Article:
Contemporary Media Regulation: A Case Study in Copyright Law
Authors: Hayleigh Bosher and Dinusha Mendis
Illustration: Davide Bonazzi
Contemporary Media Regulation: A Case Study in Copyright Law is an educational web resource which addresses Critical Perspectives in Media, Section B: Contemporary Media Issues.
A Level students who choose Contemporary Media Regulation are free to study any media texts, theories, case studies, debates and issues, providing they relate to four prompts listed in the Oxford Cambridge and RSA Examination Board (OCR) Unit Specification (p. 39). For purposes of this copyright education resource, the four prompts have been adapted to the copyright context. Each prompt contains original illustrations and explanatory texts:
The content is shaped to enable teachers to explain the complexity and importance of copyright in media, and for the students to research copyright regulation and demonstrate their understanding within the Contemporary Media Regulation exam question.
This educational resource provides teachers with simple and straightforward information about copyright. The focus is to bring together different perspectives on copyright issues. There is a consideration of the historical, contemporary and future copyright issues, with an emphasis on present.
This resource and copyrightuser.org are based in the UK and therefore the content here reflects what is permitted under UK copyright legislation.
SUPPLEMENTARY INFORMATION – Including Strategies for Case Studies, Information for Teachers, Useful Links, and Definitions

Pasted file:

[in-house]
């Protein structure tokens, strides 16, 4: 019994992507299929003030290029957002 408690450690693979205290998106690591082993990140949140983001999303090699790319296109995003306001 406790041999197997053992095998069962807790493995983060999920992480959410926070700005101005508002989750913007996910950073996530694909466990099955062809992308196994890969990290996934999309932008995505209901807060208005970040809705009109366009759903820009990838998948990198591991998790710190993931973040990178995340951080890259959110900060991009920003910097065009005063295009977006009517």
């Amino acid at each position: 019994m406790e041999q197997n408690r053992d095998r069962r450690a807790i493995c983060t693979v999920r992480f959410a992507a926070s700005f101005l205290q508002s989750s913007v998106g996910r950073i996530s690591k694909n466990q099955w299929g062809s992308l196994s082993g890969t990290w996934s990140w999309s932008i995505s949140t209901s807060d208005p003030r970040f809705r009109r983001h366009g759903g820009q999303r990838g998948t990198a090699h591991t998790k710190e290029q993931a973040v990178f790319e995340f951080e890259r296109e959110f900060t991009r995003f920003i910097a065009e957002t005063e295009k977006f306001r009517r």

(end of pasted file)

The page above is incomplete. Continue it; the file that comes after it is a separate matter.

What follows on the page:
PDF VERSION – Contemporary Media Regulation: A Case Study in Copyright Law
To meet the above-mentioned goal and in order to accurately gather and offer the different perspectives on copyright regulation, a short questionnaire, inspired by the four prompt questions within Critical Perspectives in Media, was sent to a broad range of copyright stakeholders. The goal of the questionnaire was to gather as many perspectives on copyright law as possible, in order to present a balanced view.
The responses generated provided an interesting landscape of the various perspectives on copyright, including the views of individual creators; rightsholders; EU and UK regulators; collecting societies; Internet service providers and users’ representatives, amongst others.
Using qualitative techniques, the responses to the questionnaire were coded into the most common copyright issues. The researchers identified 18 common issues from the coding process. These included (1) originality, (2) new business models, (3) perceptions, (4) technology and (5) education, amongst others. This allowed the researchers to systematically categorise the responses to illustrate the different stakeholder perspectives on the most current and pressing issues surrounding copyright regulation and media. This approach also enabled the researchers to capture various copyright issues through practical examples thereby providing teachers and students with robust, raw material with which to debate contemporary media issues.
The educational information is presented in a user-friendly and strategic format consistent with the OCR A Level structure. However, the resource does not restrict teachers to a specific lesson plan or classroom structure and therefore enables flexibility in teaching style, student interaction and learning environments.
The resource aims to present a balanced view. To achieve this aim and to present the different copyright perspectives in a digestible and coherent manner, the researchers have identified the responses by the stakeholder position. However, for the purposes of transparency all stakeholders who contributed to this resource are named under the ‘Credits’ section.
The methodology used by the researchers to create the educational resource was approved by the OCR at their Annual AS/A Level OCR Media Studies Conference, which took place in London on 21 March 2014.